This unique training kit has popped up in fire stations, military FOBs, law enforcement gyms, and households nationwide. An innovative portable design makes this a popular choice for on-the-go folks. Justin Herzog, a San Diego firefighter and friend of ours, gave this kit a shot and shared his thoughts with us.
I'm a San Diego firefighter by trade, and I'm also a competitive Crossfitter. I feel like being good at one makes me even better at the other, so I'm always looking for new ways to augment my strength and get in better shape.
I've found the key to making gains in my Olympic lifts is accessory work; exercises that work the smaller and lesser-used muscles to support and strengthen the larger ones. The TRX is perfect for this.
It's a portable training kit which you can use pretty much anywhere, and it's become a staple of my regular training routine. And the fact that it's portable is absolutely golden. I don't always work at the same station, so I can pack up the kit and take it with me wherever I go. Each station in our department has different gym equipment and setups, so the TRX just goes on the rig wherever we go. For people like me with unpredictable duty schedules, this is great.
On this job, you're always moving a lot. Throughout the day and at all hours of the night, we're carrying equipment, putting ladders up to roofs, lifting patients on heavy gurneys, or pullying heavy, wet fire hose through tight spaces. Our muscles are worked daily, even on those slow days. So the TRX system is perfect for preparing our bodies for the daily grind, as well as for that one fire of our careers that we're always on the cusp of responding to.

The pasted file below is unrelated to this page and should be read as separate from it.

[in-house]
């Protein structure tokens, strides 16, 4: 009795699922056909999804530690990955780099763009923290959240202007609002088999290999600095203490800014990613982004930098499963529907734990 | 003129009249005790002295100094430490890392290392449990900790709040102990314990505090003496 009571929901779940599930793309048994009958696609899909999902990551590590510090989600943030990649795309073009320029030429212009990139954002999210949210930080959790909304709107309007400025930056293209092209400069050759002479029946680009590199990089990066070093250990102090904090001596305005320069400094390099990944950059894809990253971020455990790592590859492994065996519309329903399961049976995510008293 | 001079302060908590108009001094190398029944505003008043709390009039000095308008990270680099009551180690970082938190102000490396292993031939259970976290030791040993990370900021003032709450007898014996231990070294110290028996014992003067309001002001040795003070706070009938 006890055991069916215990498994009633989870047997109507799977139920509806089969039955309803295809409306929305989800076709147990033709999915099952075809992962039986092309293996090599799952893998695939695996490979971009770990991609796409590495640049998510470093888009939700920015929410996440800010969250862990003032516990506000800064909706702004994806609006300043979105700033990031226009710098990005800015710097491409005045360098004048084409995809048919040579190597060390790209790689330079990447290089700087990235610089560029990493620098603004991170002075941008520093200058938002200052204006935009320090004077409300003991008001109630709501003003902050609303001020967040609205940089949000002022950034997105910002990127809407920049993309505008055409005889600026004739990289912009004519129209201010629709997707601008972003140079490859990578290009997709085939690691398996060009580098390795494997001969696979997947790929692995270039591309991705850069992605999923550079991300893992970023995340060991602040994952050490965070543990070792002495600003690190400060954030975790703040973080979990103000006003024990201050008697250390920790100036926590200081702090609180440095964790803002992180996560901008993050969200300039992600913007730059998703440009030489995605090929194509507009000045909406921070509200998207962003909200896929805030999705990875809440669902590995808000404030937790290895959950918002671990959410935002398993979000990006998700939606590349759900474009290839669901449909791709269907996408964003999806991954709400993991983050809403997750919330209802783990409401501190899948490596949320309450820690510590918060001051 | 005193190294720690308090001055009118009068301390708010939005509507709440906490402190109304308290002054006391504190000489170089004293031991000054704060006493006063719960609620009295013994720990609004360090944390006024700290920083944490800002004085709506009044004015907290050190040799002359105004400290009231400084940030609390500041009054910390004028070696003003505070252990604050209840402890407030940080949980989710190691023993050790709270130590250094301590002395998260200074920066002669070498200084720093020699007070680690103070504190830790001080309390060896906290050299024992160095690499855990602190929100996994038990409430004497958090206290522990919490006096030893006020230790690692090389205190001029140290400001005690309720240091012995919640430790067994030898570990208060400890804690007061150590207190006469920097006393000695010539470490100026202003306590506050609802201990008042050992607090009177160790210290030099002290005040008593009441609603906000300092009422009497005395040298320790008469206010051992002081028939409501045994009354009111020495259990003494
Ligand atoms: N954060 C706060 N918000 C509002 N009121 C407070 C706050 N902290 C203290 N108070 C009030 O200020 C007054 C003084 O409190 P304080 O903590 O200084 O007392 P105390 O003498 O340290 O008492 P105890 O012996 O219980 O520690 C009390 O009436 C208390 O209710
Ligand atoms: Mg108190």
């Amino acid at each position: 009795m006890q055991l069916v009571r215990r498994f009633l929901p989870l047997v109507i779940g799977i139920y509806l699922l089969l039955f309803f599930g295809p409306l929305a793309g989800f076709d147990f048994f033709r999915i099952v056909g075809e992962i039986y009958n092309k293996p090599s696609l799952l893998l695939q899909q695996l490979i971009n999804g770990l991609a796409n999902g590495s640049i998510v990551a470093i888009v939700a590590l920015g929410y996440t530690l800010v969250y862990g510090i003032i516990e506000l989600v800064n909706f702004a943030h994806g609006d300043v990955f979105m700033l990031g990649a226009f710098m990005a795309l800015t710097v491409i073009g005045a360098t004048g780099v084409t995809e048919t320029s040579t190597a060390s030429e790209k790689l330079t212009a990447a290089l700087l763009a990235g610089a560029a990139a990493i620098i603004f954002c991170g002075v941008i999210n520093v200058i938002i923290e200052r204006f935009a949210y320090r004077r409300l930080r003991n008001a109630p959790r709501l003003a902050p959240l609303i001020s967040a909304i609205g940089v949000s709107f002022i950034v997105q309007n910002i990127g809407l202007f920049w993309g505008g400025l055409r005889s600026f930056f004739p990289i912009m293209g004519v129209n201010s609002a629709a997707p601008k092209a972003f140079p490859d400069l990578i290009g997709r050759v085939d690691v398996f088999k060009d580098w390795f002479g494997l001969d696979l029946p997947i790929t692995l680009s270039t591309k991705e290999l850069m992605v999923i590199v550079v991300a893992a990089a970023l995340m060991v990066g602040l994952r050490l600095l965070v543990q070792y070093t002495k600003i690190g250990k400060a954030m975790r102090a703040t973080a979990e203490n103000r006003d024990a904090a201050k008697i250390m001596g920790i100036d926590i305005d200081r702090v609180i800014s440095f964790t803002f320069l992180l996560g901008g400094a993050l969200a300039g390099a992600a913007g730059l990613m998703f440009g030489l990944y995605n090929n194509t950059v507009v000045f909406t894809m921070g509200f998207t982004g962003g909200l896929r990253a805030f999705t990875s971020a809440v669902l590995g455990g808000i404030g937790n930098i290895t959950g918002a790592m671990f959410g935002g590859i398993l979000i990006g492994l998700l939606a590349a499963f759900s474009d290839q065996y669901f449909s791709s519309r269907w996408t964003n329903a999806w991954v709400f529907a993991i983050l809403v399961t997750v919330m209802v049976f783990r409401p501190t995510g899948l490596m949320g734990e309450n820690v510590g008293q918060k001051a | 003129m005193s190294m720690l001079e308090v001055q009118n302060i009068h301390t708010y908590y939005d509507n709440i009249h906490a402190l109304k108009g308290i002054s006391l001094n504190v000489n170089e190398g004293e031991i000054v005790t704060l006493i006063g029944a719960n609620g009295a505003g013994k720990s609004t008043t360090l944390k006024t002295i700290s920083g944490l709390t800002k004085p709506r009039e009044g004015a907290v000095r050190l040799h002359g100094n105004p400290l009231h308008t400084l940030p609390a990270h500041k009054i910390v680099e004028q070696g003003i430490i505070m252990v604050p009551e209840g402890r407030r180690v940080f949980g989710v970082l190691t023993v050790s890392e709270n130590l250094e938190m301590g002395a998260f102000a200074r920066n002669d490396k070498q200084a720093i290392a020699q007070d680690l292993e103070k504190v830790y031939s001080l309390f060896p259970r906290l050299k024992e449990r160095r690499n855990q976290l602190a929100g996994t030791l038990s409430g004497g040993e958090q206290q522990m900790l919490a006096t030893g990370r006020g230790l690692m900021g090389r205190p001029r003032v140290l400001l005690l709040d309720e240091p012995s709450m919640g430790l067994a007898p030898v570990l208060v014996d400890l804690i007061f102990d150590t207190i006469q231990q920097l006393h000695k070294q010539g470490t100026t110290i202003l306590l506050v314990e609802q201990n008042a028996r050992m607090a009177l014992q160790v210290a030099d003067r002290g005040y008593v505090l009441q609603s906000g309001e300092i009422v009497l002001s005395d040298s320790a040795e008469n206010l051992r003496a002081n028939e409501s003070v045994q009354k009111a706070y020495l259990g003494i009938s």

These are ring rows I did at the fire house. It's a common exercise I use the system for. The movement is very similar to an upside-down pushup, but this way I can really isolate and strengthen both my lats and my triceps.
Here I'm rocking some overhead squats. The TRX actually makes these harder to do than with a barbell, because it's more difficult to get my shoulders into a solid overhead position. But it pays off, because it provides tension to my shoulders, traps, and scapula, and definitely strengthens their position for holding a balanced and weighted barbell in the same position. Difficult, but doable. And makes you even more prepared for a traditional squat.
This is a standard decline pushup, but having my feet split into separate anchors pushes this workout to an extra challenge. I like this exercise, because it forces me to engage my obliques, my glutes and posterior chain, and of course my shoulders, all working as one connected unit to lower my chest to the floor and raise it up again, keeping my body tight throughout the movement. A very difficult pushup to rep out correctly. But man, the accomplishment you feel when you finish sets of these bad boys is something else.
You'll find the TRX to be pretty challenging when you first use it. The movements don't come as naturally, especially if you're familiar with traditional weightlifting. The reason why it's so hard is because it engages multiple muscles, and traditional weights tend to activate just one in a single, isolated movement. So when you first use it, you'll probably be a little wobbly. But if you just keep at it, and you'll get rewarded.
Because it uses suspension as its key feature, you're going to get a hell of a core workout, which kicks most of the workouts into a higher gear. But the end result is a lot more core stability and balance, and it's a benefit I can really value.
The kit comes with a training program and an app that guides you through a whole series of workouts and routines which I also found useful.
All in all, I recommend the TRX kit. You can hang it up pretty much anywhere, and it offers a level of muscle engagement that really stands to produce results as long as you keep working with it and perfecting the motions.